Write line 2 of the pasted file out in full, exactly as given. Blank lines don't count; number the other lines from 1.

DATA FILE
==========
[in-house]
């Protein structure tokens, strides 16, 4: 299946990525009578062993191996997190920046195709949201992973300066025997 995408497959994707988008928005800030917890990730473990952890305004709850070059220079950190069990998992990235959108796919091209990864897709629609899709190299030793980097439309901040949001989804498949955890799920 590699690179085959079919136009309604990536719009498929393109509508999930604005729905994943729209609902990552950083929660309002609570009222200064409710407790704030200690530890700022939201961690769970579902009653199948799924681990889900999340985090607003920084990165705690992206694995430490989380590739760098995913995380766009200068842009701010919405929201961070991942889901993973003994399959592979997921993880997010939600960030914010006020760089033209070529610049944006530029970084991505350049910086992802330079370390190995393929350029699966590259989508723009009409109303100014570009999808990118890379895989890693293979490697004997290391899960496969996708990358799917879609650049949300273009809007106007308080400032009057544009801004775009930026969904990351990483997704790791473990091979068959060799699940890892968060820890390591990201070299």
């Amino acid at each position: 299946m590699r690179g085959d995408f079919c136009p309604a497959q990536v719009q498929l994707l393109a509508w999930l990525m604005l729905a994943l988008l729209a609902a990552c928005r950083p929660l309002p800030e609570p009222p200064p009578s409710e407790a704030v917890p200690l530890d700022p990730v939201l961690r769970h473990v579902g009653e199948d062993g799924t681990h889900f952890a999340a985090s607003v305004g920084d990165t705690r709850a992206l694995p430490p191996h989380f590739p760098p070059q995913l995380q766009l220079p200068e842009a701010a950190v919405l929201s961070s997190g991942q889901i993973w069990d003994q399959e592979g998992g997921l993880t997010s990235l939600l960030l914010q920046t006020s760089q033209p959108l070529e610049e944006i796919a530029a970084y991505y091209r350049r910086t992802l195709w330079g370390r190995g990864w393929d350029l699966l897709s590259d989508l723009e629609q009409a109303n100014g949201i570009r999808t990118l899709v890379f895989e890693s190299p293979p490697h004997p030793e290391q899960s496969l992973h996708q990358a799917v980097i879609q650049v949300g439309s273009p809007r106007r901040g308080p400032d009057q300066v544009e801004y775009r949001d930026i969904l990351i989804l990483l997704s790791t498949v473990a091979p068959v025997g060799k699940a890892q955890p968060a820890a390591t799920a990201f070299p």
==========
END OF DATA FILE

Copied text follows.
């Protein structure tokens, strides 16, 4: 299946990525009578062993191996997190920046195709949201992973300066025997 995408497959994707988008928005800030917890990730473990952890305004709850070059220079950190069990998992990235959108796919091209990864897709629609899709190299030793980097439309901040949001989804498949955890799920 590699690179085959079919136009309604990536719009498929393109509508999930604005729905994943729209609902990552950083929660309002609570009222200064409710407790704030200690530890700022939201961690769970579902009653199948799924681990889900999340985090607003920084990165705690992206694995430490989380590739760098995913995380766009200068842009701010919405929201961070991942889901993973003994399959592979997921993880997010939600960030914010006020760089033209070529610049944006530029970084991505350049910086992802330079370390190995393929350029699966590259989508723009009409109303100014570009999808990118890379895989890693293979490697004997290391899960496969996708990358799917879609650049949300273009809007106007308080400032009057544009801004775009930026969904990351990483997704790791473990091979068959060799699940890892968060820890390591990201070299």